At 2:13 a.m. the mill awakens me, venting gas it has stored all day for this moment. Stella’s asleep: mouth open, lost in dreams that make her whimper. I journey to the toilet. And the cold hardwood tugs at my eyelids. I leak sitting down. Scratching the stubble on my cheeks. Surveying the receding hairline in the mirror.
Maybe a sandwich will help me sleep: thick slabs of salami and mayonnaise. I build it between two slices of rye, adding pickles and black olives as an afterthought. Large bites beat back the sulphuric smell that awakened me. And a beer stokes my furnace, like the one I stoke at the plant.
I reach for a book in the living room and remember my father’s hairy knuckles. Home from the mill, waiting for supper, he’s angry and taunts me. He calls me The Little Professor. His bitterness is a whip from which I recede, from which I hide my passion for books. And when he dies, the primal duty of eldest son to his mother sucks me whole into the mill.
At twenty-one I meet Stella, someone to go out with, someone to ease a life I’ve not chosen. She’s twenty-five and likes short skirts, cocktails, and late night parties. I tell her I want to be a teacher. “You read too much,” she replies. “Too much thinking rots the brain.” There are echoes of my father in her voice. She’s a mill girl in a town where sulphur is called the smell of money. When she gets pregnant I do the right thing, thinking that marriage to this stranger will only postpone my dream.
The telephone brings me back to my sandwich. It’s my younger brother. He’s desperate: “I need you!” He says. Wiping mayo from the side of my mouth, I ask him if he’s using again. He’s alone, half-crazy with fear, returning from oblivion. And his voice recalls the the promise I made to our mother – her grey face on the white white sheets. Her last words: take care of Pauly…promise me. And then she sags, lying there like a dead little bird.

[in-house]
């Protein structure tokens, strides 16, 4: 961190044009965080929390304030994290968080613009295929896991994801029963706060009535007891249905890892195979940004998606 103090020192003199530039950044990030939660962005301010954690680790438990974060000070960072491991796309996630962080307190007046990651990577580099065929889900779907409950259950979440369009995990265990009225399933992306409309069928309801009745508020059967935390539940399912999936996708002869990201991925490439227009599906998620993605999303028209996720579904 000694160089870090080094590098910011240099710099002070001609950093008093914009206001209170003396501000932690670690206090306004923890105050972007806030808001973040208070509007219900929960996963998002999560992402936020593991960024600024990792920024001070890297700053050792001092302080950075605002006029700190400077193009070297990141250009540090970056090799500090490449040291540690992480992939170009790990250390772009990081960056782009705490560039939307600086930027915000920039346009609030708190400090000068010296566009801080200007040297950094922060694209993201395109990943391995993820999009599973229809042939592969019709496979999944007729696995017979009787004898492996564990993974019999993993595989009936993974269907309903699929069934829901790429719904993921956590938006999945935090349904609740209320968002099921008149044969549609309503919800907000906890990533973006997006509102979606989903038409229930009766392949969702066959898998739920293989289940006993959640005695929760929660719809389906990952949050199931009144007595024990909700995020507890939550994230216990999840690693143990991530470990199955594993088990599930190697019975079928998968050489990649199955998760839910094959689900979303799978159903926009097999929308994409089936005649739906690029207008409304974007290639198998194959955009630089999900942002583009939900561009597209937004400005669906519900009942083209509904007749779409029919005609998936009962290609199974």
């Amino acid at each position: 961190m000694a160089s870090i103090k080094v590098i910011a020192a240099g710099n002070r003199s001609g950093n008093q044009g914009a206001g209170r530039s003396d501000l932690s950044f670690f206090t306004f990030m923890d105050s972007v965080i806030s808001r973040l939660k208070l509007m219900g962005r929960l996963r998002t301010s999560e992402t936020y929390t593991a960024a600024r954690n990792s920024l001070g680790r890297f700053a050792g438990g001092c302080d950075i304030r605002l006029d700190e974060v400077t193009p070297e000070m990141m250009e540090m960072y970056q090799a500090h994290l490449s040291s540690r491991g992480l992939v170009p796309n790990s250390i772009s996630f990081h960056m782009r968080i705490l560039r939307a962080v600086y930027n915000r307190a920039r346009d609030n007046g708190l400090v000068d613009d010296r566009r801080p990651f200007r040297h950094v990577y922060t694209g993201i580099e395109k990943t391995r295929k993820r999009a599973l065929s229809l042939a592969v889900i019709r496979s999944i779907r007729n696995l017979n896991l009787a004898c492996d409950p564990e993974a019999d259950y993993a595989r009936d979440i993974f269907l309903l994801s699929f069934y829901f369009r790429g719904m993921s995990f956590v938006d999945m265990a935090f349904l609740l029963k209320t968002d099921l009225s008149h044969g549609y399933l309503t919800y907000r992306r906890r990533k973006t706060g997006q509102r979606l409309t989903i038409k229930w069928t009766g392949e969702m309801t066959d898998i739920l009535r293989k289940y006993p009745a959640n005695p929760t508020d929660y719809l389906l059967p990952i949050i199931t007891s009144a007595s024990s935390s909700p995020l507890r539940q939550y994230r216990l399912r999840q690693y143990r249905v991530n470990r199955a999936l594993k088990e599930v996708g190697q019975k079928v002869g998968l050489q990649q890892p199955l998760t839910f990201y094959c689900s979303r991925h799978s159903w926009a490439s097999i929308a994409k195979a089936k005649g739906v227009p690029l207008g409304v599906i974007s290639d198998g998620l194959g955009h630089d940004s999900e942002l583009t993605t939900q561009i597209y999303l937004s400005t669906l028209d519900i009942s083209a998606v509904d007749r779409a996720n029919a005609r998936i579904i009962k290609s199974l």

I leave the half-eaten remains uncovered on a plate in the fridge. And with the beer safely stowed in my belly I scrape the stubborn ice from the windshield. I take a short cut down Main Street, where businesses parade unpainted. Turn left at the mill and drive uneasily past the settling ponds that prepare the sludge for removal.
It takes three cigarettes to get there. But he doesn’t anwer. Inside…twilight. A desk lamp overturned on the linoleum floor displays grime, dirty clothing, and dishes colonized by cockroaches. I find him in bed, with a rig neatly tucked into his arm. And for a moment he seems like a precious butterfly on a mounting tray.
Pauly, I call to him. But he doesn’t answer. And I remember my grief-stricken mother by his side during the pneumonia. Holding his hand as she did mine when she made me promise. But he doesn’t move. And I am alarmed. And the children and wife in the portraits are alarmed. Do something, they say. Shake him! And when I do, he’s like a man with no bones.
The ambulance is a Christmas tree of lights and apprehension. When it takes him, there’s nothing I can do but watch the anxious vehicle twist down the ribbon of road he shares with the mill. I’ve been here before. And I am resigned. So I light another cigarette and drive home past the gloomy ponds.
I take the longer way this time, so I can think. I picture Pauly’s family: Gloria and the three kids: a cluster of bluebells on a green hill. They found them, seatbelts still in place, deep in sludge. I imagine the slow suck, the screaming children and Gloria’s frantic face. After seven years they still haunt me. And Pauly’s slow journey to be with them has tired me out.
It’s 5:57 a.m. Stella’s up. In her pink flannel housecoat, cooking breakfast. “Where you been Eddie,” she asks, tapping her cigarette. “Pauly,” is all I say. Her face winces to show me she understands. But she does not. The terrible beauty of Pauly’s journey is a mystery that will always elude her. Cooking, cleaning and shopping are what she understands.
I eat the strips of well-cooked bacon, two sunny eggs and buttered toast. As Stella sits across from me drinking black coffee. Blowing smoke rings in the air. I see Pauly on his wedding day: his eyes filled with Gloria, and her belly soon filled with children and laughter: a world into which our daughter could not lead us.
On my way upstairs I say I’m going to sleep. And I ask her to call me in sick. She likes our narrow bed. Cozy, she calls it. But I’m often awakened. And when she draws near I complain we need a wider bed. Alone this morning, I stretch out from horizon to horizon. I’ve not bothered to brush, and fall asleep with the taste of pig meat in my mouth.